Friday, October 17, 2014

The Silkworm by Robert Galbraith: Striking Again...

I had read the second novel in Cormoran Strike series by J K Rowling, written under the pseudonym Robert Galbraith, some months back, but only now came to write about it. A delay like this has an advantage, it filters out all the unimportant factors about the book out of the writing. The opinions tend to be more balanced and thought out. Now that everyone are aware who the author is, one novelty of the first novel is worn off. What I expected from The Silk Worm was two things. Some more elaboration of the major characters- Strike and Robin, like how they take their first success and how they grow as characters. Secondly a great story.

Following their success Strike and Robin are now more steadily employed, though most of the cases are quite unchallenging. One day a lady approach him asking to find her missing husband, who turns out to be Owen Quine, an out of luck novelist whose latest manuscript gets leaked. The novel Bombyx Mori, translated as Silk Worm is actually an abusive rant on several people with whom he collaborated in past. During investigation Strike find the dead body of Quine. It is evident that he was murdered in the same way the lead character of the manuscript, who was modelled on himself, is killed. Strike has to identify the killer from seven suspects whom Quine has parodied in the novel. Parallel to this story line, another story is told- Robin is varied of Strike's attempts to limit her to office jobs while she wants do investigation. Robin's suitor's dislike of Strike and her job is another barrier for both of them In functioning as a team.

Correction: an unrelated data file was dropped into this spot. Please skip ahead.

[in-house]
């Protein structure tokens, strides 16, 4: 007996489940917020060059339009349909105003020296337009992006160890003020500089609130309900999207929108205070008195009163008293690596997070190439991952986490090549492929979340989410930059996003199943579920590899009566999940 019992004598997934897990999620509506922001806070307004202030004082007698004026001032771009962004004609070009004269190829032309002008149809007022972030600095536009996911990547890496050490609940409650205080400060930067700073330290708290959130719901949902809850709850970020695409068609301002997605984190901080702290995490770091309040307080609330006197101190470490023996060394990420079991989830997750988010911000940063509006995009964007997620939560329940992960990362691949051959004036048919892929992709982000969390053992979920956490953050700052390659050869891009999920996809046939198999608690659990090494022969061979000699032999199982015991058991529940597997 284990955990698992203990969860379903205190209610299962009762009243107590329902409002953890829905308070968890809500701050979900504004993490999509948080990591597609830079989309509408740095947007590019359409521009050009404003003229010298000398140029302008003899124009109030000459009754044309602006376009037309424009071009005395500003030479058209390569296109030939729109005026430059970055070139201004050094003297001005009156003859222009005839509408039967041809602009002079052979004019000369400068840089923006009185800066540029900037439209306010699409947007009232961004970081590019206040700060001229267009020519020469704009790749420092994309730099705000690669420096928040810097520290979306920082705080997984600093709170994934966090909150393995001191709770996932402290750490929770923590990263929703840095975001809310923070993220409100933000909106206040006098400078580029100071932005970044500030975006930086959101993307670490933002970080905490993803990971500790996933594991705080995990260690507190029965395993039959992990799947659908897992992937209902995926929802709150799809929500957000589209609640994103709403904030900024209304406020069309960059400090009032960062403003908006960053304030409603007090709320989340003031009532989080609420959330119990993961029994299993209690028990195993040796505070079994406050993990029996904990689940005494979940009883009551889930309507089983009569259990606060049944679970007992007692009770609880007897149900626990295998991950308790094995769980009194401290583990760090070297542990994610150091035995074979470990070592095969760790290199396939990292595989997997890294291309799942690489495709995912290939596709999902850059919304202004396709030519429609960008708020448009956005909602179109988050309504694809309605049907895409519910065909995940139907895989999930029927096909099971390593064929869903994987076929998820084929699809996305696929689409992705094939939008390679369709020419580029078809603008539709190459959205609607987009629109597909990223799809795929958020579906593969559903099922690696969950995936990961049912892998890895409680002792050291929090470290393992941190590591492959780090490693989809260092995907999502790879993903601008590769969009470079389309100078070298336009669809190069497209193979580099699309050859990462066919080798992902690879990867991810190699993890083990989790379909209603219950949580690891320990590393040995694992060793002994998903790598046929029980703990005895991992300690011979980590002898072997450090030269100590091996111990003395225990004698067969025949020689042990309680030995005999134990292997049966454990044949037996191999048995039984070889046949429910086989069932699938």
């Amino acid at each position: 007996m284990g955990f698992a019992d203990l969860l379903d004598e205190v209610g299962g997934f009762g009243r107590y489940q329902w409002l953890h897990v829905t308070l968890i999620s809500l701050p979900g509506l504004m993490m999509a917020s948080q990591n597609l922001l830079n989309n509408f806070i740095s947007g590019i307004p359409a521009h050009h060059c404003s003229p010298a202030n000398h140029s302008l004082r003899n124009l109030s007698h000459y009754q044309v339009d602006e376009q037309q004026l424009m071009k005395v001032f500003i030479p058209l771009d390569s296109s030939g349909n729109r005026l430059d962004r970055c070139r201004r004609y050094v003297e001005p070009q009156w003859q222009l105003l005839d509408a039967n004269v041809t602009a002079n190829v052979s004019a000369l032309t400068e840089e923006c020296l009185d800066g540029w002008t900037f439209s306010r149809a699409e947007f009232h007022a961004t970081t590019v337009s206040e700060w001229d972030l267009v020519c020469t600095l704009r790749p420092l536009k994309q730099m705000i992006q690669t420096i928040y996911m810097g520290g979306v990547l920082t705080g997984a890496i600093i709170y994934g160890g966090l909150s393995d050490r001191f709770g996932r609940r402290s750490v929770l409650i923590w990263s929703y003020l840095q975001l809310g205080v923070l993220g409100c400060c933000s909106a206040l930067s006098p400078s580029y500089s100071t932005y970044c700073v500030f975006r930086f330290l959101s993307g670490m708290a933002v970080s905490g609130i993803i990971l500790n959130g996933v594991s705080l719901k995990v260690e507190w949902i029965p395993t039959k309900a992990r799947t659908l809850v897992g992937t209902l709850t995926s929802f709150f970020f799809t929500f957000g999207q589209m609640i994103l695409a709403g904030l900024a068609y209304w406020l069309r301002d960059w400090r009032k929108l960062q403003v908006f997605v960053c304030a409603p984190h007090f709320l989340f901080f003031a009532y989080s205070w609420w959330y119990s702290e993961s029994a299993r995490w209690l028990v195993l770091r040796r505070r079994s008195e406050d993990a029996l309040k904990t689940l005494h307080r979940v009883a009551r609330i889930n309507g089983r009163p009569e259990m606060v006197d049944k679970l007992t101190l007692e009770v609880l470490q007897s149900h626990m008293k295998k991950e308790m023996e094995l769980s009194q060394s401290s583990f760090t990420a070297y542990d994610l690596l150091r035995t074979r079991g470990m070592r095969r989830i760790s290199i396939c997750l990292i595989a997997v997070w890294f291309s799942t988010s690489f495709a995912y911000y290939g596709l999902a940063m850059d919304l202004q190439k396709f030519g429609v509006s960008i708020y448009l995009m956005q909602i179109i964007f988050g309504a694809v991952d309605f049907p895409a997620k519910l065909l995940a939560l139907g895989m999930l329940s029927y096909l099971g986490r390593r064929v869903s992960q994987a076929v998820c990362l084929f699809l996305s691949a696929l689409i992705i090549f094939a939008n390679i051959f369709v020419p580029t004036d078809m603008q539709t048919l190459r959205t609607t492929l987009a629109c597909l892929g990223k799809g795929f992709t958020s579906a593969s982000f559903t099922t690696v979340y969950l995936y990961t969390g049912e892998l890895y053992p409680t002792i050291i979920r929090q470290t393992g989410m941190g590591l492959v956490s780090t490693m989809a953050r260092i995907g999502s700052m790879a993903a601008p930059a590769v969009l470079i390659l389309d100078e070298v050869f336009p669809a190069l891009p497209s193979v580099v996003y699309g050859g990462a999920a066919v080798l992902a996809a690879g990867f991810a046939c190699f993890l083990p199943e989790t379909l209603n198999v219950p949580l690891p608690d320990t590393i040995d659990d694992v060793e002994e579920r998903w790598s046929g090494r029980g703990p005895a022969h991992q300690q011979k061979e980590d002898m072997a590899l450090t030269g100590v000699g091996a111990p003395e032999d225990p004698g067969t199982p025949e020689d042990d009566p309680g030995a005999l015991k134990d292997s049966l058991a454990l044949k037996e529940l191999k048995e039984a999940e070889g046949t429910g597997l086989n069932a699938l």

The mystery is just great. Each and every twist was for me very much unpredictable and convincing. The writer is successful in showing that even literary world, that look quite placid from outside, is not free from petty envies and ego clashes. Colorful characters, all of them, add to the enjoyment of reading it. The manuscript of Quine, which essentially forms the skeleton of the mystery is embedded masterfully to the narrative. Slowly, when the crime unfolds, author changes the mood of the narrative darker.

One unpleasant aspect of The Cuckoo's Calling was the repetition of certain factors in its narrative. In The Silk Worm, the trend made me feel the length of the novel. For example the handicap of Strike was established in the first novel itself. In this novel, every instance he ventures out, a mention about this is made. If he is outside for investigation, he is made to suffer endlessly due to his cripple. Even the places were the tension between Robin and Strike is described, we find the same issue. If these issues weren't there reading this extra long book would've been a cakewalk for me.

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